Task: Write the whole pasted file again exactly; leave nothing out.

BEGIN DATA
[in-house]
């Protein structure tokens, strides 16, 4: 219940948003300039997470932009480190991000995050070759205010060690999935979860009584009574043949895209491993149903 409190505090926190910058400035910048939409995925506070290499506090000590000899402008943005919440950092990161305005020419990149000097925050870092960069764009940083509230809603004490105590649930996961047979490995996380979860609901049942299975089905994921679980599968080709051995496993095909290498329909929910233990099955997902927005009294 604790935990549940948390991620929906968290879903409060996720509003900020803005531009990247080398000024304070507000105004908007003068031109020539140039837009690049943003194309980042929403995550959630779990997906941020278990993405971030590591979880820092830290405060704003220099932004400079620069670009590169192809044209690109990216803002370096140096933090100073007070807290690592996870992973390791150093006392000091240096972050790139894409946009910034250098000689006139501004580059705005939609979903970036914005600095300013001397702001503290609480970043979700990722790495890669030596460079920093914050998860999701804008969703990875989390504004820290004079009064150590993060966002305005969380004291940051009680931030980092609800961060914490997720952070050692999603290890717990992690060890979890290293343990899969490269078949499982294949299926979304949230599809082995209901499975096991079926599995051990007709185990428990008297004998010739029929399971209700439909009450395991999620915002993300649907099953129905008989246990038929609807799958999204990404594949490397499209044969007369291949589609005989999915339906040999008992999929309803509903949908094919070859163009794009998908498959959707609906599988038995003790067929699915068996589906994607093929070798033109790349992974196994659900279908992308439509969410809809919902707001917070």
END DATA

[in-house]
């Protein structure tokens, strides 16, 4: 219940948003300039997470932009480190991000995050070759205010060690999935979860009584009574043949895209491993149903 409190505090926190910058400035910048939409995925506070290499506090000590000899402008943005919440950092990161305005020419990149000097925050870092960069764009940083509230809603004490105590649930996961047979490995996380979860609901049942299975089905994921679980599968080709051995496993095909290498329909929910233990099955997902927005009294 604790935990549940948390991620929906968290879903409060996720509003900020803005531009990247080398000024304070507000105004908007003068031109020539140039837009690049943003194309980042929403995550959630779990997906941020278990993405971030590591979880820092830290405060704003220099932004400079620069670009590169192809044209690109990216803002370096140096933090100073007070807290690592996870992973390791150093006392000091240096972050790139894409946009910034250098000689006139501004580059705005939609979903970036914005600095300013001397702001503290609480970043979700990722790495890669030596460079920093914050998860999701804008969703990875989390504004820290004079009064150590993060966002305005969380004291940051009680931030980092609800961060914490997720952070050692999603290890717990992690060890979890290293343990899969490269078949499982294949299926979304949230599809082995209901499975096991079926599995051990007709185990428990008297004998010739029929399971209700439909009450395991999620915002993300649907099953129905008989246990038929609807799958999204990404594949490397499209044969007369291949589609005989999915339906040999008992999929309803509903949908094919070859163009794009998908498959959707609906599988038995003790067929699915068996589906994607093929070798033109790349992974196994659900279908992308439509969410809809919902707001917070």